SIGHTINGS BLOG- Leopards of Umlani
SINCE THE DISAPPEARANCE OF MARULA WE DEFINITELY FELT IT WITH A SIGNIFICANT DROP IN THE REGULARITY OF LEOPARD SIGHTINGS, HOWEVER IN RECENT WEEKS SOME OF OUR OTHER LEOPARDS HAVE BECOME MORE REGULAR AND SEEN A LOT MORE INCLUDING A NEW YOUNG MALE THAT SEEMS TO HAVE MADE THE AREA AROUND THE TREEHOUSE HIS HOME FOR NOW UNTIL THE LARGER ROTHSAY MALE PICKS UP ON HIM AND CHASES HIM OFF.
WE RECENTLY HAD TWO INCREDIBLE SIGHTINGS OF THESE DIFFERENT MALES RIGHT ON THE CAMPS DOORSTEP.
Often when going to Marcos dam or the treehouse we would catch a quick glimpse of the unknown young male leopard, still semi skittish especially during the daylight hours as he ducks for cover when a vehicle approaches, however his shy demeanor has quickly changed and we are getting more and more relaxed sightings of him especially under the cover of darkness.
On one particular night, we arrived at Marcos dam, at first there was no signs of life, but then two hyenas arrived at the water to have a drink. we were sitting in silence and with the lights off listening to the sound of the hyenas as they drank, it is quite remarkable how sound travels at night in the bush, when all of a sudden all hell broke loose as the sounds of a fight broke out, we turned on the spotlight and saw a group of hyenas attacking on of the hyenas that had originally come to the water. Amidst the chaos I noticed eye shine from the far side of the dam, at first we thought it was another hyena, but knowing animal behavior surely if it was in fact another hyena, it would be rushing in to join the fight? So we moved a bit closer to investigate. as we approached we made out the distinct cat like shape of a leopard, it was the young skittish male leopard watching the fight from a distance, I thought due to the number of hyenas in the area he would be shy and move off but to my surprise he didn't, he remained relaxed and stayed put where he was perhaps not wanting to be noticed by the already agitated hyenas. We stayed with him for a while and managed to get a few good pictures of him before leaving him be and heading back to camp.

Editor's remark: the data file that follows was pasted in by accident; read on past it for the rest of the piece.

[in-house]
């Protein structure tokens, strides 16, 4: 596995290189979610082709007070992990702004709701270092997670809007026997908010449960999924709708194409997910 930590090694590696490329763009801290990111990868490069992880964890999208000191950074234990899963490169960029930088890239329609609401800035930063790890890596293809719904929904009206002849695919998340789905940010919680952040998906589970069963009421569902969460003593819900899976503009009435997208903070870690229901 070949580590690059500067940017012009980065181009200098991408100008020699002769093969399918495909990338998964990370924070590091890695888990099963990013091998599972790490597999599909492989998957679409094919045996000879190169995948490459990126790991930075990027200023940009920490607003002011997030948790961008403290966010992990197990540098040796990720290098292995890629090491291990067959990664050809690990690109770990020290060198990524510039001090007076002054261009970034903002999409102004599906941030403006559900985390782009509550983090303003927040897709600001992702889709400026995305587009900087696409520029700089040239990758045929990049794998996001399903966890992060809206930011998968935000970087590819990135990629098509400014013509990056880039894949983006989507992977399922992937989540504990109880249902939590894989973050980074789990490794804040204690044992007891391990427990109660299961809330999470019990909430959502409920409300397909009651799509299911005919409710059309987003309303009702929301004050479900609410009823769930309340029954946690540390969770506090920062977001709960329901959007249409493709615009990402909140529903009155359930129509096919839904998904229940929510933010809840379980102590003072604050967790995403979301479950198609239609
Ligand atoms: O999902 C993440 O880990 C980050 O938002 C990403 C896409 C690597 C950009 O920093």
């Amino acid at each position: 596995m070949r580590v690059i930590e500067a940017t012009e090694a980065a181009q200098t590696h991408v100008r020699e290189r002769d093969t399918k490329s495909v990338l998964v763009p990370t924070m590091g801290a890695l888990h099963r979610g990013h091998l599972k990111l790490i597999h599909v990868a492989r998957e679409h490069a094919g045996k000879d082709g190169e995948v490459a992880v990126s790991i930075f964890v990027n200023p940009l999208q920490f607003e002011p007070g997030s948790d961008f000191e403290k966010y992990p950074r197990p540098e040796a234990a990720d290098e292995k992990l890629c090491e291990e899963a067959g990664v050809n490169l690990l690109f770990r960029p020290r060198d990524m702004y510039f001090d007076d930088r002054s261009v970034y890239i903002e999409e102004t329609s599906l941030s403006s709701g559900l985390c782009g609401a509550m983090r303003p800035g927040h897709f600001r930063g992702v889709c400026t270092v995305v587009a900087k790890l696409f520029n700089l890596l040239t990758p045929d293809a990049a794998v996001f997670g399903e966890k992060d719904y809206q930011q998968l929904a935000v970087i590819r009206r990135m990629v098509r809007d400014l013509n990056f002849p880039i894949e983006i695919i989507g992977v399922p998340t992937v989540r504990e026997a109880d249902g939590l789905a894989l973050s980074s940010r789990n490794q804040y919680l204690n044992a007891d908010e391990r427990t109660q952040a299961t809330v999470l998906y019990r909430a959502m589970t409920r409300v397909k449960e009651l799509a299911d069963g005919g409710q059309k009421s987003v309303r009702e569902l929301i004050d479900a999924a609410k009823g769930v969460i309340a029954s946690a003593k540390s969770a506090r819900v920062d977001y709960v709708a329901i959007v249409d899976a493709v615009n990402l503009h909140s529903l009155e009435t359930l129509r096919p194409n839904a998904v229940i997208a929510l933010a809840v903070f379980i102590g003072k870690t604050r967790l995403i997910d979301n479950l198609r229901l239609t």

A few days later, when our game drives returned from safari in the morning our guides reported that Rothsay male leopard had made an impala kill not far from the camp, knowing he isn't relaxed during the day I decided to wait until nightfall to go and see if I could see this impressively large male leopard. It has been a good few weeks that there was no sign of him and with Nstogwaan male making an appearance at our waterhole in front of camp last month I was beginning to wonder if Rothsay male was in fact still around.
On arriving at the area where the male leopard had been seen I could see that the impala meal was all but finished with only a leg and a bit of skin draped in the fork of a Marula tree was all that remained. At first glance there was no sign of the leopard, but as I drove in on the two track leading to the tree the large muscular for of the huge male leopard appeared from behind a grassy thicket. As I have mentioned in previous blogs this male was never the most relaxed individual but with patience and long hours spent with him, I have slowly but surely witnessed him becoming more accustomed to the vehicles presence right up until this point where I could get to within a few meters of him without him so much as opening an eye to look at me while he slept off his big meal.
With him having a meal stashed in the tree there were a couple of hyena roaming about hoping for scraps and every now and then when one wandered to close to him he would sit up and give them an assertive look allowing for some great photos before he would put his head back down and carried on resting. It is always interesting to see the difference in behavior between the male and female leopards, the males seem to know they are bigger and more intimidating and tend to stand their ground rather than the females who snarl hiss and most often head up the nearest tree when confronted by hyenas, Rothsay male seems to know he is the boss and remains relatively cool calm and collected, I've even seen him challenging hyenas when he is out numbered by them in an attempt to rob them of their own kills.
As mentioned before Rothsay male is very easy to identify due to the fact that he is missing a large part of his upper lip giving him a very distinguishable look. I also noticed that it looks like he has snapped his upper right canine tooth off which is now hanging literally by a thread from his jaw, it must have been quite a fresh injury as it seemed to irritate him if he put any weight on it when he rested his head down to sleep. An injury like this is actually quite common with predators and he will more than likely carry on as usual without it being too much of a hindrance.
After spending about 2hrs with him I decided to leave him be, when habituating leopards I always find it beneficial to leave a sighting on good terms with the leopard so that there is no negative associations with the vehicles, this tactic seems to be working as every sighting of this leopard that I do have just seems to be better than the last as he grows in confidence around us.
Written & photographed by: Greg McCall-Peat